UK downgraded to 2.4GW for 2014 as ROC uncertainty bites

Mid-year softness, due in part to market uncertainty following the proposed ROC adjustments back in May 2014, has created a partial lull on ground-mount PV activity in the UK.

This resulted in Q3’14 deployment reaching 295MW, lower than previous expectations.

As a result, NPD Solarbuzz is downgrading 2014 UK solar PV deployment to 2.4GW (some observers had speculated 2014 demand would even break the 3GW level).

It is worth remembering, however:

The Q3’14 level is still a record deployment figure for any third quarter of UK solar PV additions.

Every quarter so far in 2014 has been a quarterly record for PV deployed in the UK. This will continue to happen for Q4’14 and, not too surprisingly, in Q1’15.

2014 is still on track to show a year-on-year growth figure of the order of 70%.

June and July were largely ‘lost’ (for the ground-mount sector) due to the fact that every developer had to reassess their business model, in light of the 1 April 2015 changes being proposed by the Department of Energy and Climate Change. As opposed to gradually building solar farms under 1.4ROCs, bandwidth and resource was stretched somewhat, and even projects ready to build saw push out.

Some developers prioritised the time to find as many possible new sites, with new planning applications seeing a huge uptick after May, partly as a hedge against the various funding permutations that may unfold. (The phrase ‘last-chance saloon’ has also been heard regularly in certain quarters, for those of a more pessimistic leaning.)

In fact, were it not for September 2014, it would have been a quarter within which rooftops would have grabbed the limelight, and who knows how this might have been interpreted by departing or arriving government ministers!

September’s 3-for-1 Deal

You wait all day for a bus to come along, and then three appear at once. That pretty much sums up the ground-mount segment in Q3’14.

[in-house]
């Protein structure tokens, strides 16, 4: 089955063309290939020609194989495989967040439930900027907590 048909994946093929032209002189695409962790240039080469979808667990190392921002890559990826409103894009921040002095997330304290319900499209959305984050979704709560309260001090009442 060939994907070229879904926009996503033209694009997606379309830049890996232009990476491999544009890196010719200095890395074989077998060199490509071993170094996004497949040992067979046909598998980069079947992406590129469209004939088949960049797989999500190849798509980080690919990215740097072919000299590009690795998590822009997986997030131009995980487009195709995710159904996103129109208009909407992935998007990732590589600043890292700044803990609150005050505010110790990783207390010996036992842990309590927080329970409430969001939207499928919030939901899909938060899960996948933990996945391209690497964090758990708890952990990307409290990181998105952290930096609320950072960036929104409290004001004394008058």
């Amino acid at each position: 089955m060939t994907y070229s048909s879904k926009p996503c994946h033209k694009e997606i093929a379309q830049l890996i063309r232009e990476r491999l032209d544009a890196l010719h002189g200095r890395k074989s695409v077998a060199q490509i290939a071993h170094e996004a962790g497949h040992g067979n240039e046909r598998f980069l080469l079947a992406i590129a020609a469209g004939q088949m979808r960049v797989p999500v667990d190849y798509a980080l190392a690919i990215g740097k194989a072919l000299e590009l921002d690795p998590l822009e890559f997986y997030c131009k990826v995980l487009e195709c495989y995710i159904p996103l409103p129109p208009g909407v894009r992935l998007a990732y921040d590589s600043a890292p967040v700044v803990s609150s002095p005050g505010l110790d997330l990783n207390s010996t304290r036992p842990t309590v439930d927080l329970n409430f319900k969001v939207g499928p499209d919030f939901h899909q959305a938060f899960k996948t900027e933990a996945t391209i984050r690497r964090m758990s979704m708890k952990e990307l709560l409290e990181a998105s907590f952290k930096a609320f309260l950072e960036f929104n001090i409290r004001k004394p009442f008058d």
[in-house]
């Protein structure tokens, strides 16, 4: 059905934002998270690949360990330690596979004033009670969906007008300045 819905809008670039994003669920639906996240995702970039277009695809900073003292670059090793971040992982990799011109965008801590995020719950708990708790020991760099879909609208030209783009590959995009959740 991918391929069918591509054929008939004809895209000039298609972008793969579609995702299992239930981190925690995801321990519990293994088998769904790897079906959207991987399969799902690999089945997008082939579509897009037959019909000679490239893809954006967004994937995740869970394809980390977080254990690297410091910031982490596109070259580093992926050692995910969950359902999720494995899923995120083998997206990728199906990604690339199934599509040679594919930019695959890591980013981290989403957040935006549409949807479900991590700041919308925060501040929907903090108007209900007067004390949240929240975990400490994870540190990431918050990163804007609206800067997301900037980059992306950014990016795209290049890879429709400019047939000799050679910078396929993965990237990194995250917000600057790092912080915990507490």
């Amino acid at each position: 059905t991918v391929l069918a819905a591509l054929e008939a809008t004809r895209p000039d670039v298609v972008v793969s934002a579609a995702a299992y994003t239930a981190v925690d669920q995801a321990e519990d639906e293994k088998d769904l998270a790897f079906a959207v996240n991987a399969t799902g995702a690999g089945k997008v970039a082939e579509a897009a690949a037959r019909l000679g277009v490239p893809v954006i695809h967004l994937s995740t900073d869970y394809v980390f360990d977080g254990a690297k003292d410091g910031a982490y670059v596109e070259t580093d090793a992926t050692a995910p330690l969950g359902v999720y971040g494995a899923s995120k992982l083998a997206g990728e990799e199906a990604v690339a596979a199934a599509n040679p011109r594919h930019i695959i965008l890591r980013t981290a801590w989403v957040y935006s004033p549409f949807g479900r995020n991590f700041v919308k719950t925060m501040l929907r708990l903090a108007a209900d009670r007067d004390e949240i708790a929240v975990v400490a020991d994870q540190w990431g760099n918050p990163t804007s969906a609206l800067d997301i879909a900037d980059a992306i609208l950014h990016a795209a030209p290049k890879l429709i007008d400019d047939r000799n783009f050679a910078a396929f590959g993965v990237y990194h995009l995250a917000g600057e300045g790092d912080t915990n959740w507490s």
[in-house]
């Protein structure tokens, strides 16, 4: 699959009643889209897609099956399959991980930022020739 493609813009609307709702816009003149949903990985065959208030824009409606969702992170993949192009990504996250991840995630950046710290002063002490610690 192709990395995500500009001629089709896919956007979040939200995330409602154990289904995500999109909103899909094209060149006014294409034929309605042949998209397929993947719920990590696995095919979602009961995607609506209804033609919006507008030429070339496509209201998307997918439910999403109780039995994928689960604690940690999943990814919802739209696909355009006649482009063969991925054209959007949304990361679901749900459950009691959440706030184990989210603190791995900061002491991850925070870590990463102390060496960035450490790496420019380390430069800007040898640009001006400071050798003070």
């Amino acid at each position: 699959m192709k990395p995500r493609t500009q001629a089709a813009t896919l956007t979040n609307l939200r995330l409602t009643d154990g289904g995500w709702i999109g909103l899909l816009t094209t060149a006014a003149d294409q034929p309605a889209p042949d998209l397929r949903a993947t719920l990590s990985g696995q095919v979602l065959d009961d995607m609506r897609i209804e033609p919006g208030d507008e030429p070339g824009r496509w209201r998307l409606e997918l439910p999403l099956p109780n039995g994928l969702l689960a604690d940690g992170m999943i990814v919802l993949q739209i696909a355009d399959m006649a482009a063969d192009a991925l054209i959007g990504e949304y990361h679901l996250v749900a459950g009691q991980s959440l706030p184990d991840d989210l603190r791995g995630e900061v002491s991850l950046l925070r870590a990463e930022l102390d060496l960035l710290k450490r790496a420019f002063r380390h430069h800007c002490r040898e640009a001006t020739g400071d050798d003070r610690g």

By the end of the quarter, the three largest solar farms in the UK (each bigger than Wymeswold) had been energised. Interestingly, the largest developer and owner of solar farms in the UK can’t lay claim to any of these, but that’s a totally separate story.

The end of Q3’14 was blistering in terms of ground-mount capacity added to the grid. If this was the Ryder Cup, the commentators would be brandishing the word ‘momentum’ going into the last round. And rightly so.

There is about 300MW of ground-mounted projects being installed right now, most probably getting finished by the end of the calendar year. Add the others that are just about to start, and this is what will get the UK to the new forecast of 2.4GW by the end of the year.

Anyone banking on the mythical large rooftop market helping 2014 numbers in any great way should probably have a good rethink. The UK PV market is still all about domestic (and social housing) installations and large-scale solar farms, and will remain so for the next six months. You can still count on one hand the installers doing large rooftops on a regular basis.

Who’ll stop the rain?

With the minimum import price (MIP) for Chinese modules to Europe appearing to have been set for Q4’14 (see my blog on Tuesday on with what looks like a single euro cent reduction, modules should start flowing more freely also. It is now the 1 January 2015 optional reset that is the current worry.

Of course, the usual bottlenecks are being cited by many developers (switchgear lead times, DNO connection dates, construction financing, and so on…). But the UK PV market is completely different to a few years ago, when about half a dozen developers divvied up the solar farm deployment.

At the end of the day, we will only know what effect each of these bottlenecks will have on 1.4ROC ground-mount activities when the numbers are added up on 1 April 2015, and whether the issues are developer-specific or just characteristic of positioning tactics during the (somewhat ongoing) ROC consultation exercise.

But with a market hitting quarterly deployment records, one quarter after another, the numbers tell a different story. The worry for most of course is how long they will last, and just how much solar will really be incentivised in the years ahead.

However, possibly it will be a variable out of everyone’s hands that will have the final say on 1.4 ROC activities in Q1’14: the weather.

Will February and March 2015 be dry or wet months, and (in contrast to the past two years) can the rain be stopped from impacting on site completions by midnight on Tuesday 31 March 2015?